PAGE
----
Parallel is an interactive wall that connects people from across the world and opens a window into other cultures.
How might we extend empathy to those with different cultural backgrounds and life experiences?
Advanced Projects in IxD: Microsoft Expo (DES 483: Winter 2018)
Researcher, Experience Designer
Concept Development, Product Vision,
Research + Strategy, Interaction Design
Justin Lund, Surabhi Wadhwa, Angela Yung
Socially Engaged Design
Increased use of technology can be viewed as a major reason as to why 1 in 5 Americans often feel lonely or socially isolated. We wanted to use technology to bring people closer. We looked at examples of Socially Engaged Design which involved communities in debate, collaboration or social interaction. The problem with these examples however, was that they were limited by their physical location, making them only accessible to a specific socio-economic status. We wanted our design intervention to be accessible by everyone and by installing them at different geographical locations, we hoped to facilitate conversation and foster meaningful connections with people from different walks of life.
"Empathy conjures up active engagement —
the willingness of an observer to become a part of another's experience, to share the feeling of that experience."
Jeremy Rifkin (author of The Empathic Civilization)
Testing our assumptions
Before we dove into the design and technology aspect, we wanted to test our assumptions with real people and validate our design response. Our client raised concerns regarding people’s safety as well as some privacy issues. We were advocates of freedom of expression and wanted to learn whether or not it should be regulated. We also waned to see how people would respond to being filmed in public.
How does it feel to have a conversation with a stranger you’ve just met?
How does one interact through gestures and explore body movement?
Wizard of Oz
How would people respond to collaborating and interacting with strangers?
How did people feel about their interactions and overall experience?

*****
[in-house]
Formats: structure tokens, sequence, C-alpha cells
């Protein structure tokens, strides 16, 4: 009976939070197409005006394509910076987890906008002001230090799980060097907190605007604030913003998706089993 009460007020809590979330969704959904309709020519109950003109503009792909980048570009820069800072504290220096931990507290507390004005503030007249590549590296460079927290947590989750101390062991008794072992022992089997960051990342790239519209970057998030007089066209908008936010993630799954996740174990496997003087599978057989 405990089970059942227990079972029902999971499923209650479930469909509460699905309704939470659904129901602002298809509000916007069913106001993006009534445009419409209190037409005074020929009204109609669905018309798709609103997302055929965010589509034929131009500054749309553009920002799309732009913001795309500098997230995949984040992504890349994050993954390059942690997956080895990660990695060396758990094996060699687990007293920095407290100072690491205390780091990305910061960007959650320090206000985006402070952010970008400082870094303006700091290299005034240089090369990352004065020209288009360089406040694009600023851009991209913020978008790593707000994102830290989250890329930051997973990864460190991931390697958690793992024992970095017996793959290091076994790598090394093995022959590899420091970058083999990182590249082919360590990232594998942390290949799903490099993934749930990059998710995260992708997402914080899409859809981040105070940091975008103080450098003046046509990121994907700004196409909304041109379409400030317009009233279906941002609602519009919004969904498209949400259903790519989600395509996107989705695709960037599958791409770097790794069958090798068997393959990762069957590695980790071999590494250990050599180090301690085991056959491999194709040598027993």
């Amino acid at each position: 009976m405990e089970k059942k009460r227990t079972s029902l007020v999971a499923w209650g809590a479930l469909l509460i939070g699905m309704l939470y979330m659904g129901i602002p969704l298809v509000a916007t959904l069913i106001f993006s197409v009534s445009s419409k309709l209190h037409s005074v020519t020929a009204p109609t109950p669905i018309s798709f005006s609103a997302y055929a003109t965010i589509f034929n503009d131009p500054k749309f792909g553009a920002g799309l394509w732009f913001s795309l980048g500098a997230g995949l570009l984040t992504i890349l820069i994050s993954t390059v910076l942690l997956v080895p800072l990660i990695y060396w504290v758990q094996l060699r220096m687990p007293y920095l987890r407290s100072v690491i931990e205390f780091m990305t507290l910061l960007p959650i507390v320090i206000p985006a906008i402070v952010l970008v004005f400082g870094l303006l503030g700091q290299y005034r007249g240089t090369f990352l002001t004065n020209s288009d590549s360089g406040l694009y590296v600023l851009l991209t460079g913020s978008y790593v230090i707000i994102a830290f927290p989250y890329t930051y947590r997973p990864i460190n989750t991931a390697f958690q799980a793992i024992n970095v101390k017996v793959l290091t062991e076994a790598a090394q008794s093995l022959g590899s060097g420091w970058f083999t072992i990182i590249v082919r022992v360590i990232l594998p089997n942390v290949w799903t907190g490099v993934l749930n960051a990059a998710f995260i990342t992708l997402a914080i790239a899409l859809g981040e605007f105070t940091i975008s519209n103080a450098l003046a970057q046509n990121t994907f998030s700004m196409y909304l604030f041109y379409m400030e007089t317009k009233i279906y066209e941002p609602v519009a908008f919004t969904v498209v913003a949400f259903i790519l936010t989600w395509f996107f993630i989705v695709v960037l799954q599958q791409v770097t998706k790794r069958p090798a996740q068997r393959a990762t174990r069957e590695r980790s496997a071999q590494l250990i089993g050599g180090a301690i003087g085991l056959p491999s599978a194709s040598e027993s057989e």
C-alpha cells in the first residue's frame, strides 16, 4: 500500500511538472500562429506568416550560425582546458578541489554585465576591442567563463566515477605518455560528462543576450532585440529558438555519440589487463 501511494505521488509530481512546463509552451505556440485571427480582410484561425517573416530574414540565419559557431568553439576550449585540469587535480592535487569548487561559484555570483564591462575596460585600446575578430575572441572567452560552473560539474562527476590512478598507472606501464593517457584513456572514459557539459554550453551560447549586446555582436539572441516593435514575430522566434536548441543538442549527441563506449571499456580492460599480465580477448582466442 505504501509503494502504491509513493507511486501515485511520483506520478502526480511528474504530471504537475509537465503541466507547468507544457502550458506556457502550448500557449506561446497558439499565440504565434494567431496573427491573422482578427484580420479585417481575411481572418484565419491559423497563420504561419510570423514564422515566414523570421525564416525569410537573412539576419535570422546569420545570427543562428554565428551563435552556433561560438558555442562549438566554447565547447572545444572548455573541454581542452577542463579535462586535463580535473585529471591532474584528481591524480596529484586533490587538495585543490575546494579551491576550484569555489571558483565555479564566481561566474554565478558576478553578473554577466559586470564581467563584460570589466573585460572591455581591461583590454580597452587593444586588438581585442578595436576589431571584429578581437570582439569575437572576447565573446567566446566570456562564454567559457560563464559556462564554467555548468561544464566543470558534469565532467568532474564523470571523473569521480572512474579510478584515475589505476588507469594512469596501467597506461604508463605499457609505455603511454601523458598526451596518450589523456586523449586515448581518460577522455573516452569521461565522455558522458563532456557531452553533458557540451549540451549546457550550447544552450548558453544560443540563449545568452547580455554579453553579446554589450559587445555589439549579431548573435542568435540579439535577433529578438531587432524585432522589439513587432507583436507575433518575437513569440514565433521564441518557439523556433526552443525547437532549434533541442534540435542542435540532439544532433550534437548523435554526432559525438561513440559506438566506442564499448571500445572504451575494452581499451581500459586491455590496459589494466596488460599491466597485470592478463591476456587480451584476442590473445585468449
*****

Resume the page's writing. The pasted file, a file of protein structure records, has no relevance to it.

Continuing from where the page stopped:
How it works
Interactive transparent touch displays (36-feet long, 12-feet tall) are installed in urban spaces at different geographical locations. Collaborative exercises periodically appear on the digital screen that encourage people to draw or write using gestures. Body movements are tracked through motion sensors and projected as avatars in real-time. Once participants have interacted with other avatars, visual cues prompt them to place their palm onto the screen. Placing their hand on the screen allows them to see a corresponding participant from another location. After the reveal, participants are presented with questions that make it easy for them to start a conversation and get to know each other.
Virtual avatars represent full body movement through motion capture in real-time
Free response and connect-the-dots exercises encourage expression and collaboration through digital art
Placing one’s palm on the screen reveals the person on the other side
Prompts encourage conversation - “Describe your ideal day look like” or “What is something you’ve always dreamed of doing and why haven’t you done it yet?”
We wanted to show real people and honest reactions instead of hiring actors and scripting responses for our concept pitch. Everyone who experienced Parallel gained something unique. Several participants walked away with the strangers they had just met, continuing to reflect on their experience.